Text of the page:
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Classic Boat November 2020

Admire the world's most beautiful boats, brought to life through breath-taking photography. Classic Boat offers a unique blend of yacht reviews, seamanship and restoration features, history and design columns, practical advice and coverage of the leading international regattas and events. Whether your interest lies in working on restoration projects or sailing in classic regattas; whether you're a wooden boat owner or simply an admirer of traditional marine workmanship, Classic Boat will have something for you.

United Kingdom
Chelsea Magazine
R 99,40
R 796,78
12 Issues

in this issue

1 min
opposition in the lead

When we speak of politicians now, it’s usually in despondency, whichever side you are on. Edward ‘Ted’ Heath was no doubt as divisive in his time as any leader of today – and still may be to those who remember his spell at the nation’s helm. Those of us with no memory of the Heath years know only his legacy, at the helm of a series of racing yachts, all bearing the name Morning Cloud. On his first, he won nothing less than the Sydney Hobart race of 1969, and on his second, a bright-finished Sparkman & Stephens design built on the Isle of Wight, he captained the British team to victory in the Admiral’s Cup. He remains to this day the only British Prime Minster ever to have won…

10 min
from glory to opposition

It must have been with his tongue firmly in his cheek that Tony Morgan renamed his new boat Opposition after buying her from Edward Heath in 1973. Before becoming Prime Minister three years earlier, Heath had served as Leader of the Opposition for five years and would briefly do so again after losing the 1974 General Election. “I think it must have been part of their agreement, that the buyer had to rename the boat, but I don’t think Heath was best pleased with the choice,” said Jamie Matheson, the current owner. “But I think it is a brilliant name.” Heath’s ocean racing career had got off to a spectacular start in 1969 when he had won the Sydney Hobart race in a production S&S 34, the first of his five…

2 min
easy glider and other sisterships

Although it was Edward Heath that commissioned the design for the second Morning Cloud, another 10 boats were built under licence to the same design, known as the S&S 41. Six of these were built in aluminium by the Royal Huisman yard in Holland, and four others by different yards and in various timber construction methods. These included the cold-moulded Easy Glider, whose hull was built in Germany and then fitted out in Holland in 1972. She has been owned since 2016 by Piers Dibben, Olly Hughes and Andrew Perkins, who invited me to race with them on one day during Panerai British Classic Week in 2018. At the helm was Hamish Janson, an old sailing friend of Piers’s family. Aged 78 and recovering from some recent health issues, he demonstrated…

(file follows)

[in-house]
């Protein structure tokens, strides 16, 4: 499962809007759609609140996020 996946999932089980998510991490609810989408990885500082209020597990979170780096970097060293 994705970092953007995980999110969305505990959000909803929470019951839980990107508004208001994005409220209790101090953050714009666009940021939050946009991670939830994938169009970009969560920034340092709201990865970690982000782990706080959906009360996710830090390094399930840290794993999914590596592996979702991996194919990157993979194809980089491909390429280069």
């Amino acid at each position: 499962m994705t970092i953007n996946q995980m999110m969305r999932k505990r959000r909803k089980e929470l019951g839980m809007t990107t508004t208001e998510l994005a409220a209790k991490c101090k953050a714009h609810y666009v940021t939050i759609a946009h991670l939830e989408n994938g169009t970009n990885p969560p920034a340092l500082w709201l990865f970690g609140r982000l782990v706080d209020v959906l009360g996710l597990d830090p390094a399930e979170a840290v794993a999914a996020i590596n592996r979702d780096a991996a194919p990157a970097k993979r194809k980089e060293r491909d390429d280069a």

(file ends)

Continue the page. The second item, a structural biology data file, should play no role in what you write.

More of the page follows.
3 min
logbook out and about

The week-long Corsica Classic sees yachts sail around the Corsican coast, calling at a different port every evening. This year, the 11th edition, from 24 August to 1 September, saw high winds but blues skies and temperatures around 30C. As ever it was open to gaff and bermudan classic yachts, and Spirit of Tradition (SOT) yachts. The oldest was Swedish gaff cutter Hild from 1899. The two youngest, new boats in the SOT class, were an Eagle 44 and an Eagle 54 from Leonardo Yachts. The biggest was 80ft (24m) ketch Hygie from 1930, doubling as committee boat. The smallest was 32ft (9.5m) Kallefjonken from Sweden, a late-60s polyester Vindö 40. Gian Battista d’Olmo used to compete in Cannes or Saint-Tropez but now prefers the intimacy of events like the Corsica…

1 min
spring in late summer

11 min
tell tales

NEW ZEALAND Classics at the America’s Cup A plan is under way to showcase the historic New Zealand classic fleet during the America’s Cup regatta in March 2021. Charlotte Lockhart and Andrew Barnes, (above) owners of the 1904 Arch Logan-designed gaff cutter Ariki (Classic Boat April 2019), are hoping to organise classic boat racing just before the daily match races between the AC75s of this latest 36th America’s Cup. Plans for the J-Class fleet to race at the event, as it did during the 35th America’s Cup in Bermuda, have been scuppered by the pandemic. Andrew, who is chairman of Regional Facilities Auckland, and responsible for the city’s maritime museum, said: “We have what we believe is the largest fleet of gaffers that are still racing on the waters they were built on. “We see this…